term paper help SWK 2280 Troy Univ Spread of Covid 19 in US and Other Parts of The World Worksheet.

I will post all three prior questions below that we used andyou will need three worksheets.For this assignment, you’ll use the provided worksheet to break down, and operationalize the constructs included in each of your three research questions. A construct is an abstract idea, underlying theme, or subject matter that one chooses to study. These are often words or phrases that have a a generally understood meaning, but for research purposes, there is the need to further define, or operationalize, them. For example, let’s say you have a research question that asks, “What is the effect of hunger on academic performance among children?” In this question, there are several constructs that would need to be operationalized in order to effectively answer this question. The first construct we need to operationalize is “hunger.” While we have general understanding of what hunger is, the way we define it can have a real effect on our results. If we operationalize hunger as simply, “the feeling of being hungry and wanting to eat,” this could include almost anyone at a given time during the day. Your sample could include the entire range of individuals from those who are malnourished and underfed to those who simply forgot to have breakfast that morning. However, if we operationalize hunger as, “a chronic undernourishment of an individual due to a lack or or scarcity of food,” this not only refers to a more severe typeof hunger, but also changes who you would want to include in a sample. Therefore, the way in which we operationalize our constructs/variables in the questions we ask can have a huge impact on the results you end up with.Similarly, the construct of “academic performance” would need to operationalized. Would this be measured by a student’s average on specific or all grades across some or all subjects, one-time performance on a standardized test, or their mastery of a specific academic skill? Likewise, you may also want to further define “children.” Are you looking at a certain grade or age, a small range of ages/grades (something like 5-8 year olds or 2nd-4th graders), or all children (meaning birth to 12, or even 18, years old)? Who you include matters, so it is important to operationalize this construct to better get at what you want to know.As you can see, the way in which you operationalize your constructs can completely change what you are asking, how you will measure it, the individuals you can include in your sample, and the results you’ll get. Therefore, for this assignment, you’ll want to pul out each construct you have in your questions and operationalize them into more specific and measurable terms. There is a good bit of freedmen this as you can choose how you want to operationalize things, but however you chose to do so should be thoughtful and intentional. Once you have completed you worksheet, you can either submit your work via Canvas by the due date as a Word document that you have typed into or as a PDF with your hand written answers scanned in. Either works for me, so do what works best for you.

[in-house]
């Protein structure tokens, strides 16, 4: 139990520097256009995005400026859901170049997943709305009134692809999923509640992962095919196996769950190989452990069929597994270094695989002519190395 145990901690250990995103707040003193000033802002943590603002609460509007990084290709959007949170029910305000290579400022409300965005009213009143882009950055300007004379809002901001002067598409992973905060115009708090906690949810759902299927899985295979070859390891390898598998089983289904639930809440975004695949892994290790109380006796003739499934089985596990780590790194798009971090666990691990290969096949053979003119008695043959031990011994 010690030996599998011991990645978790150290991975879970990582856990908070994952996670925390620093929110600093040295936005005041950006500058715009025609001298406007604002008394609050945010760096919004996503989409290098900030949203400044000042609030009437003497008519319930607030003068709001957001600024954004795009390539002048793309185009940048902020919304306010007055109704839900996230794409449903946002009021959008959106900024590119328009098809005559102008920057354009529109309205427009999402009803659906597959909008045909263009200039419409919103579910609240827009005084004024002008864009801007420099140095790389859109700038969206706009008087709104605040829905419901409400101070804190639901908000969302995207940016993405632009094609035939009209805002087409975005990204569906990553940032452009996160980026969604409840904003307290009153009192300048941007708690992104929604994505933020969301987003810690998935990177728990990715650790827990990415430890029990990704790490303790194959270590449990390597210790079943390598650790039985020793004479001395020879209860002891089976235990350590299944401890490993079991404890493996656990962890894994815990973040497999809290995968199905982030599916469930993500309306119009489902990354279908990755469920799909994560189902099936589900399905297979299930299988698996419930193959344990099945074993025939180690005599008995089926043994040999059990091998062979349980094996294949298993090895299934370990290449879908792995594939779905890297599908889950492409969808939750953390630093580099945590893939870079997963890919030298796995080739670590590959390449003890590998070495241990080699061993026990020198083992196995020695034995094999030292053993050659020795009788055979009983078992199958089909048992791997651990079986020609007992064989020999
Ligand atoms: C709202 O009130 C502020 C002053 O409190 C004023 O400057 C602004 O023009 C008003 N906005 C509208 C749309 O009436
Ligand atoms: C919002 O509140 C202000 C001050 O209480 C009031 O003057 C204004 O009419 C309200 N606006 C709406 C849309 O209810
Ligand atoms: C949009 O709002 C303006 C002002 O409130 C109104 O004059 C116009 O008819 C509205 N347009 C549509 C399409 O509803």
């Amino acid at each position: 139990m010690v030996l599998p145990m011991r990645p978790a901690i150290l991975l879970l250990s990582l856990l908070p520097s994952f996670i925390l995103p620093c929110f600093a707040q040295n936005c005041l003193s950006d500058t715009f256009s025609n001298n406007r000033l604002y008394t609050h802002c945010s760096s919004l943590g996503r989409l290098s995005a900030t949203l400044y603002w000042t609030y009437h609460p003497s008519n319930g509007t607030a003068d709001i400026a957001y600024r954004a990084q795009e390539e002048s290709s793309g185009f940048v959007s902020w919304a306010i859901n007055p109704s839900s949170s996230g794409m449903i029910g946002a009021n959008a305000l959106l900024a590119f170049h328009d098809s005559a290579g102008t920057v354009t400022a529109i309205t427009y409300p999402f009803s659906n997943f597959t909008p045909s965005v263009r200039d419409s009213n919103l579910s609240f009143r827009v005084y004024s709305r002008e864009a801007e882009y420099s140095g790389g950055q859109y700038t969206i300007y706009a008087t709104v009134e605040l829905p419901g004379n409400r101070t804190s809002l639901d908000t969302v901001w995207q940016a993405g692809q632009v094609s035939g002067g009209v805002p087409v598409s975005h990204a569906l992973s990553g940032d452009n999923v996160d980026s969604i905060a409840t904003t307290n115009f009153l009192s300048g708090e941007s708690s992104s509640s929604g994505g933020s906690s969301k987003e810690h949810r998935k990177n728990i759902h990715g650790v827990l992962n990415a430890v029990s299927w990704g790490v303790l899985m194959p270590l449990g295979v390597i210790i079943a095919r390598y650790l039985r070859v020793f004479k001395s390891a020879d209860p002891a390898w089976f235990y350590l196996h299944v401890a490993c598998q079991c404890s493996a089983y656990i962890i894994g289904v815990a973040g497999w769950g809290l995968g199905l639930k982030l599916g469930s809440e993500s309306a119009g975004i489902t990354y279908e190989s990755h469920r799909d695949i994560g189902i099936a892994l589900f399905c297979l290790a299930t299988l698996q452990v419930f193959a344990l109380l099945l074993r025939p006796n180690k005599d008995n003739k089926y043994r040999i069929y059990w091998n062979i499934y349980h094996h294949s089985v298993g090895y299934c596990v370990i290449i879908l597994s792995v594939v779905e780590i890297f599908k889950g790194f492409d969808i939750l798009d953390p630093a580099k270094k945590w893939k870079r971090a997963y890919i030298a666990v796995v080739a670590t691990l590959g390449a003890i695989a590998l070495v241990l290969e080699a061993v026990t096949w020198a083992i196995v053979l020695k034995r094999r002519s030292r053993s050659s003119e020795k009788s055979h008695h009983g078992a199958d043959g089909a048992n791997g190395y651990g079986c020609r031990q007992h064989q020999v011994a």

SWK 2280 Troy Univ Spread of Covid 19 in US and Other Parts of The World Worksheet

Role And Importance Of Motivation In Education Education Essay